Meet another of our VACs, Kirsty from the South West:
I became involved with PDWRA 2 years ago when my fiancée and I applied to become foster carers for a pooch in need. We run a dog daycare and homeboarding business in Cornwall and had the time and facilities to offer a temporary home for a dog in need.
This may be the time to confess our dark secret – we weren’t too sure about pugs! Having cared for many breeds over the years and considering ourselves big dog people, I applied to foster a pug because I felt sure I would not get too attached. How wrong I was. We did not realise the impact these funy little creatures would have on our lives, and after a crash course on how to speak and understand Pug from the wonderful VAC Jane, we were on our way.
We collected our first foster pug, a small and stern black female now named Piggy, nearly 2 years ago, who of course never left. We should have seen the trouble coming after we signed the adoption papers and she promptly attached herself to the end of my nose in gratitude. She rules with an iron fist but has us laughing all the time and will get involved in anything we throw at her from agility to canoeing.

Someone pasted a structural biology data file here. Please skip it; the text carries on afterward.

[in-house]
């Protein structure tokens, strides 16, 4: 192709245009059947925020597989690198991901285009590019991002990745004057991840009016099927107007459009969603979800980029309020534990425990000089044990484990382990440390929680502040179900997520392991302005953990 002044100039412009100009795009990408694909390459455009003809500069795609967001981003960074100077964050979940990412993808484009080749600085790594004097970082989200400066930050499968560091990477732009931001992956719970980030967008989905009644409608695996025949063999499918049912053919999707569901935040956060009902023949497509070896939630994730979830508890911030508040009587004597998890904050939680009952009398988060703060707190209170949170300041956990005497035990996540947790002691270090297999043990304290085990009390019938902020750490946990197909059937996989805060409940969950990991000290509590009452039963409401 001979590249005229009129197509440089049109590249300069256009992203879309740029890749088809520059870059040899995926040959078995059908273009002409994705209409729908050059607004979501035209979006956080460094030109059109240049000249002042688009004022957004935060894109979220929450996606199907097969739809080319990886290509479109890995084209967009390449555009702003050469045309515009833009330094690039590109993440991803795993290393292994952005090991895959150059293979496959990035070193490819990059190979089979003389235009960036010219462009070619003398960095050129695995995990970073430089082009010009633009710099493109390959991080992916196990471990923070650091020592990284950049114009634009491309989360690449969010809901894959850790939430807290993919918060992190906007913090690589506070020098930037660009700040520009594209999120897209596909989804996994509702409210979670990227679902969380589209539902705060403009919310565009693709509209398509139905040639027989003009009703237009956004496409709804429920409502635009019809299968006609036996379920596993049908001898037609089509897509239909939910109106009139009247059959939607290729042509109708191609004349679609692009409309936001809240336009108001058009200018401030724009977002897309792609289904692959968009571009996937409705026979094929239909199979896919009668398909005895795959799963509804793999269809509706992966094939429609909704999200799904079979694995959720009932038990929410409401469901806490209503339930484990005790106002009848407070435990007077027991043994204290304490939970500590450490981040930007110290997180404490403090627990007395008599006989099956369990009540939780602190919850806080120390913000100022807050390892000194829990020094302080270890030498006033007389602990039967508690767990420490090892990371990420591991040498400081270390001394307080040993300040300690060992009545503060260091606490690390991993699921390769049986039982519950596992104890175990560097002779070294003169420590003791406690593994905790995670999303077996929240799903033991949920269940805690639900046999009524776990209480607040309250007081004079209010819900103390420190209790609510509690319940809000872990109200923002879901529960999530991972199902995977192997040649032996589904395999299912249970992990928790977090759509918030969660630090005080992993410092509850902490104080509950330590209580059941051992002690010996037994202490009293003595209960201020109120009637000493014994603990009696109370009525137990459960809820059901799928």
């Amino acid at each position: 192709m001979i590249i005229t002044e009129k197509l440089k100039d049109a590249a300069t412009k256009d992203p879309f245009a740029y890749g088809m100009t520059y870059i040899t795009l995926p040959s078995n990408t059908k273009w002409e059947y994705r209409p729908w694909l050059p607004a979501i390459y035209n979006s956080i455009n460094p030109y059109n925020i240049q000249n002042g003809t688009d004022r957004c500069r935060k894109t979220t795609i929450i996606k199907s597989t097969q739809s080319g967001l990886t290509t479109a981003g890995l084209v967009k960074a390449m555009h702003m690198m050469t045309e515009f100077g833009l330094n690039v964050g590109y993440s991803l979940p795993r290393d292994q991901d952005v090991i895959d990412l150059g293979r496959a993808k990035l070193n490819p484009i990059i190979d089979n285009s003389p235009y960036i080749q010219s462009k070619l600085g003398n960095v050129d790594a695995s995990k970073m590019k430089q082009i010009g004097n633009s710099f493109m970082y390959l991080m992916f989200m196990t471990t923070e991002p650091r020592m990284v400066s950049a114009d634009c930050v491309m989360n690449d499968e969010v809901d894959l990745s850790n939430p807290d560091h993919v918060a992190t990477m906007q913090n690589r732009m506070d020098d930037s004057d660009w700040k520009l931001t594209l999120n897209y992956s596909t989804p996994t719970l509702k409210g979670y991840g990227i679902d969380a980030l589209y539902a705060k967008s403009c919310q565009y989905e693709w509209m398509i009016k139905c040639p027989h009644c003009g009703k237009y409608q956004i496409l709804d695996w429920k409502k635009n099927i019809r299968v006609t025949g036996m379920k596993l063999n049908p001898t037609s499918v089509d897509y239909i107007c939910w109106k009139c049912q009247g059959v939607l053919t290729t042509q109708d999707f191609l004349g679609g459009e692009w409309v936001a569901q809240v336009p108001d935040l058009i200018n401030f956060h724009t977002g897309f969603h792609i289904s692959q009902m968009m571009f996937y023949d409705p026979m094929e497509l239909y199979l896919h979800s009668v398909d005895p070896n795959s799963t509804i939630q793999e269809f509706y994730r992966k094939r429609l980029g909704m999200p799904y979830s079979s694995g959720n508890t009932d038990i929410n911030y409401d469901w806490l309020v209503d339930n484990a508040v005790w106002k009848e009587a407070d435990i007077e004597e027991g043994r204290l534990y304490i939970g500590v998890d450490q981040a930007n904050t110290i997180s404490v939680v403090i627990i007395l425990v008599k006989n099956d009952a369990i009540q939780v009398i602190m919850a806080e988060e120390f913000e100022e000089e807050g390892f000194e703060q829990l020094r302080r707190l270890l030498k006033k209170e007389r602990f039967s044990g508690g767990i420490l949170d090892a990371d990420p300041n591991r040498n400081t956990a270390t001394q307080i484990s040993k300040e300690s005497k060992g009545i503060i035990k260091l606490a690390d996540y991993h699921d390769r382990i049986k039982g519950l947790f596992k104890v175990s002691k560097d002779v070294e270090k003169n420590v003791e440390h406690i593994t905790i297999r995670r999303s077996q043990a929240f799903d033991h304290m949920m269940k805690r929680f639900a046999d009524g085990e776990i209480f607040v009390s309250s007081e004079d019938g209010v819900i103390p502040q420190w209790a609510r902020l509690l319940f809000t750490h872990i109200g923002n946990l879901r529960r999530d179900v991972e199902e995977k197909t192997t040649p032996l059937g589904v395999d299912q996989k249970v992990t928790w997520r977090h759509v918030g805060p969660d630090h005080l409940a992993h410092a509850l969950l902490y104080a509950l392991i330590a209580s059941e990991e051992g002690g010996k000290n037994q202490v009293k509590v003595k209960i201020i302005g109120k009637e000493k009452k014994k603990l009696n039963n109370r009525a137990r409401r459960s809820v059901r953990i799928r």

We have since fostered 5 more pugs and number 6 has also decided he will be staying, to pursue his new found love of the sea and water based hobbies. He has been our most challenging guest with his complex behaviour issues, but totally worth it when a year on he is complimented out in public on being “such a lovely well behaved dog” – although his favourite pastime is still to dive out from under a table and try to grab a waiter’s ankles!
There are many wonderful elements to the role of VAC and involvement with PDWRA. I love seeing a happy pug in a happy home and to know that you were a part of their happy ending. Also being part of a supportive community who are as pug mad as we are, and meeting some lovely people because of it.